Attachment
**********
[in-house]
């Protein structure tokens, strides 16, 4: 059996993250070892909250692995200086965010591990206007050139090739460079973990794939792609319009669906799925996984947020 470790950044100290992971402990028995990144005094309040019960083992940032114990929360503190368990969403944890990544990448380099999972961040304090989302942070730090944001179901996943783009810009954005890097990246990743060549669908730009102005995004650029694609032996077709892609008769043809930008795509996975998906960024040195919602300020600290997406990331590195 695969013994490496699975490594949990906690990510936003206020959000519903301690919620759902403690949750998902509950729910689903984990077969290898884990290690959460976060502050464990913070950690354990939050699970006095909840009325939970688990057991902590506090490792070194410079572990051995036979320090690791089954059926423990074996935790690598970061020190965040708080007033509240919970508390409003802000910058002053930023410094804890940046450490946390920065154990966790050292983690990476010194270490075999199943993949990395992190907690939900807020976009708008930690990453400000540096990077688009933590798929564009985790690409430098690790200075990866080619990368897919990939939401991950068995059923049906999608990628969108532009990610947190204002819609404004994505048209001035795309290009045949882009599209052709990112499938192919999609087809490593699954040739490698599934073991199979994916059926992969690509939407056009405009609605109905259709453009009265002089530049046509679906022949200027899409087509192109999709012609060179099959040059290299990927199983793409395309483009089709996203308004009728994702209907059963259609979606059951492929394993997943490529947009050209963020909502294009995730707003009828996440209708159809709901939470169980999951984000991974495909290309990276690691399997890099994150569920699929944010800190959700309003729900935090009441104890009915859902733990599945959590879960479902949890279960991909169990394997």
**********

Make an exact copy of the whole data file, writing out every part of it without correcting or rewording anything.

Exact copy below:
[in-house]
């Protein structure tokens, strides 16, 4: 059996993250070892909250692995200086965010591990206007050139090739460079973990794939792609319009669906799925996984947020 470790950044100290992971402990028995990144005094309040019960083992940032114990929360503190368990969403944890990544990448380099999972961040304090989302942070730090944001179901996943783009810009954005890097990246990743060549669908730009102005995004650029694609032996077709892609008769043809930008795509996975998906960024040195919602300020600290997406990331590195 695969013994490496699975490594949990906690990510936003206020959000519903301690919620759902403690949750998902509950729910689903984990077969290898884990290690959460976060502050464990913070950690354990939050699970006095909840009325939970688990057991902590506090490792070194410079572990051995036979320090690791089954059926423990074996935790690598970061020190965040708080007033509240919970508390409003802000910058002053930023410094804890940046450490946390920065154990966790050292983690990476010194270490075999199943993949990395992190907690939900807020976009708008930690990453400000540096990077688009933590798929564009985790690409430098690790200075990866080619990368897919990939939401991950068995059923049906999608990628969108532009990610947190204002819609404004994505048209001035795309290009045949882009599209052709990112499938192919999609087809490593699954040739490698599934073991199979994916059926992969690509939407056009405009609605109905259709453009009265002089530049046509679906022949200027899409087509192109999709012609060179099959040059290299990927199983793409395309483009089709996203308004009728994702209907059963259609979606059951492929394993997943490529947009050209963020909502294009995730707003009828996440209708159809709901939470169980999951984000991974495909290309990276690691399997890099994150569920699929944010800190959700309003729900935090009441104890009915859902733990599945959590879960479902949890279960991909169990394997």